Saturday, June 09, 2007

Our Heart's Desire...

I'm back from a few days in Virginia with my parents. Our time spent back East was restful and fun. My youngest is now a second grader and I was reflecting on how much easier every aspect of traveling with children has become. We certainly mainstream better than we did the time we flew to San Francisco and our baby screamed so loud the entire plane was given free headsets. That event was so traumatic I'm not yet far enough removed to laugh. I still wonder from time to time whether or not we spawned a new post traumatic distress syndrome and pray for those poor, valiant passengers who unwittingly crammed into economy with us. Mercifully, the worst thing we did above the clouds this time was explode a can of Dr. Pepper (not even our fault...).

I spent some time last week poring through my father's massive library of classic and historical literature, a collection lovingly and thoughtfully compiled over more than 60 years. I was surrounded by the balance of this library growing up, but always tended to be more interested in current and political events, and pop culture. As I grow older and, perhaps a bit more nostalgic, I find myself drawn increasingly to the very books that put me to sleep when I was 20. At 45, they move me in a way that nothing current could.

I returned home with a few titles in my luggage. Right now I'm reading Lust For Life by Irving Stone. First published in the 1930's, it's a novel of the life of Vincent Van Gogh spliced generously with true-life events. Early on, Stone develops a visceral if not discomforting tale of unrequited love. Van Gogh has fallen hard for a woman named Ursula who spurns him in a surgical, tenderless way. As I was reading this account, I felt as if I were living it, and a Bible verse kept popping into my head:

As the deer pants for the water brooks, So my soul pants for You, O God. (Psalm 42:1) The superscription for this psalm reads: "Thirsting for God in Trouble and Exile."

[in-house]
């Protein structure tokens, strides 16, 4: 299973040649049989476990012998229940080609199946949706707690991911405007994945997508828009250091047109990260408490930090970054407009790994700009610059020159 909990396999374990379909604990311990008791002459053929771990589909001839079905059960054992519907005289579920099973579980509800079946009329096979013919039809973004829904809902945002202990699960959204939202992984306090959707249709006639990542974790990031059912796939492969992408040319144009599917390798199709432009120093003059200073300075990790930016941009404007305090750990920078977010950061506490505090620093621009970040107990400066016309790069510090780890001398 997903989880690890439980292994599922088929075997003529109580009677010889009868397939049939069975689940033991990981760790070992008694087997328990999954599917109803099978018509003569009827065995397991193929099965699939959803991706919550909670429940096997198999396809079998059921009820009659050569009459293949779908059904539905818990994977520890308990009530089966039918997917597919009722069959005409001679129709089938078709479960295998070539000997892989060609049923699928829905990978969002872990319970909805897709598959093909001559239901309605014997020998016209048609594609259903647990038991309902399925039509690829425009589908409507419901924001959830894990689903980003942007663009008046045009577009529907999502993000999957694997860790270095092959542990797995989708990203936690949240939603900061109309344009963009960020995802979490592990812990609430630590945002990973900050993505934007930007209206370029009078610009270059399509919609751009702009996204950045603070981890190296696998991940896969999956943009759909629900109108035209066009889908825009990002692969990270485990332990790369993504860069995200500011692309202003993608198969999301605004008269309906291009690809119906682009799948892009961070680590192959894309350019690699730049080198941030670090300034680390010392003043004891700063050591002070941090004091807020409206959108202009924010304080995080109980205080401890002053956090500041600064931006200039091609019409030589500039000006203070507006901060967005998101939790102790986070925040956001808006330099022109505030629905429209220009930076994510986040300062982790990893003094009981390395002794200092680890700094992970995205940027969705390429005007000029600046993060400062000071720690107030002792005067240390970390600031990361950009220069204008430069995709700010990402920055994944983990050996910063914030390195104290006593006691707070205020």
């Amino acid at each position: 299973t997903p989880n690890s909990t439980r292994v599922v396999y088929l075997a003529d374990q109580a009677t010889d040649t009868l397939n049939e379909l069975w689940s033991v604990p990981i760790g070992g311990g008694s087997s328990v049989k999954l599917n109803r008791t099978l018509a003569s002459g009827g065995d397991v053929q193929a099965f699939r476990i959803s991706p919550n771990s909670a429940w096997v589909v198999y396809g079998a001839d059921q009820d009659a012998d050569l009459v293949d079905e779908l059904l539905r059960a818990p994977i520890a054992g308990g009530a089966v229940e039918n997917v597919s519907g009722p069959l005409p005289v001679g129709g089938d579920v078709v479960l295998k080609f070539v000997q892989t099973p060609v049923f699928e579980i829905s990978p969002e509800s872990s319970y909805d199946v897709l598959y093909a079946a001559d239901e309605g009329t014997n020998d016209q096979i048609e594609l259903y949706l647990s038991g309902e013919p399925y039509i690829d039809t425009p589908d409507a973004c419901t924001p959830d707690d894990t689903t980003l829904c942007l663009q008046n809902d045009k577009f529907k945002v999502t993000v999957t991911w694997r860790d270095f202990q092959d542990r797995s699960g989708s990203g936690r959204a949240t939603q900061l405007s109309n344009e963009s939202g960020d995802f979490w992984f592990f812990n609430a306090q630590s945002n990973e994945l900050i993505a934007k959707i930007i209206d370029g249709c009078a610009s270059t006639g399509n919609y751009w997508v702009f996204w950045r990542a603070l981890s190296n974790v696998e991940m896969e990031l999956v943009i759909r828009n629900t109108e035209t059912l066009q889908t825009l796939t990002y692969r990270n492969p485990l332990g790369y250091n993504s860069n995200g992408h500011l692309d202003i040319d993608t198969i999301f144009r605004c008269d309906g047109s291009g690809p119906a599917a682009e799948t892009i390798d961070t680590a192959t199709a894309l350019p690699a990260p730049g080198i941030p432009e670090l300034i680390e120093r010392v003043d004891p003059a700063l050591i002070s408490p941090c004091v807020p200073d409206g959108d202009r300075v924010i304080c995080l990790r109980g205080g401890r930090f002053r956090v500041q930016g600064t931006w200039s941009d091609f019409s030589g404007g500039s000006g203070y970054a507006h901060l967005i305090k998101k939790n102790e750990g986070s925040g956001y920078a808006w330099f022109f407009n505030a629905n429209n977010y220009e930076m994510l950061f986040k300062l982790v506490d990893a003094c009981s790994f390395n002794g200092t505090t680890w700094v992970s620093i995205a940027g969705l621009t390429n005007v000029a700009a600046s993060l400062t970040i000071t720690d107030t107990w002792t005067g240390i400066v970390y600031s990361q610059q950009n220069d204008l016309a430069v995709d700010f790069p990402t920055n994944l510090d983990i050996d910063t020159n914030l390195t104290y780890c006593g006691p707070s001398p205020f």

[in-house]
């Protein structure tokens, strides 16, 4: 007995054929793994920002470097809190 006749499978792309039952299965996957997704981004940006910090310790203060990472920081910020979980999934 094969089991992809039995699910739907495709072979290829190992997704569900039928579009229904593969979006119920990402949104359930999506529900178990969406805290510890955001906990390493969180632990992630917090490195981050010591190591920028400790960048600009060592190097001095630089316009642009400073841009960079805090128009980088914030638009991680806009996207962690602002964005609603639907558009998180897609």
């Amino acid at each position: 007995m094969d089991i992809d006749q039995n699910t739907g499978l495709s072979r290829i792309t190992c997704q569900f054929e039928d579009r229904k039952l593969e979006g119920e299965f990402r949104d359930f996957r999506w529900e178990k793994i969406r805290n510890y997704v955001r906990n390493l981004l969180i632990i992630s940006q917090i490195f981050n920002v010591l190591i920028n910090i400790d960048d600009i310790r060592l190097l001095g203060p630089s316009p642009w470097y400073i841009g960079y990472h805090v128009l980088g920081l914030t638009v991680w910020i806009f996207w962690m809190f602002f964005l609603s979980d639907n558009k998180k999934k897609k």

Stone bathed Van Gogh in a desperate wash of yearning. At the mercy of scorching, pendulum-like emotions, every sense was wrapped like string around the finger of the object he coveted above life itself: Miss Ursula. It was, in this fictionalized tale, a time of trouble and emotional exile for the artist. But rather than panting for God, Van Gogh is depicted in a rash, compulsive, aching pursuit of something that could fill a deep well inside. Like trying to grab a brick of fog, he would come to the realization that the thing that made him happiest was never even there.

How often in life do we fall into a similar trap? Chasing wholeheartedly after fillers and salves only to find that if and when we grasp them, they fall away and disillusion.

In God, our Father, we have an omnipresent and utterly reliable truth. Mysterious and elusive... a spirit we cannot touch. Yet One who is powerfully and assuredly ever present in our midst.

Coming Soon: The God We Take for Granted

On my DVD last week: Will Penny starring Charlton Heston and Joan Hackett... some intense scenes not suitable for young children, but otherwise a mighty fine retro cowboy flick and surprisingly poignant love story.

(Van Gogh by way of Lego by Dunechaser; see
for restrictions.)

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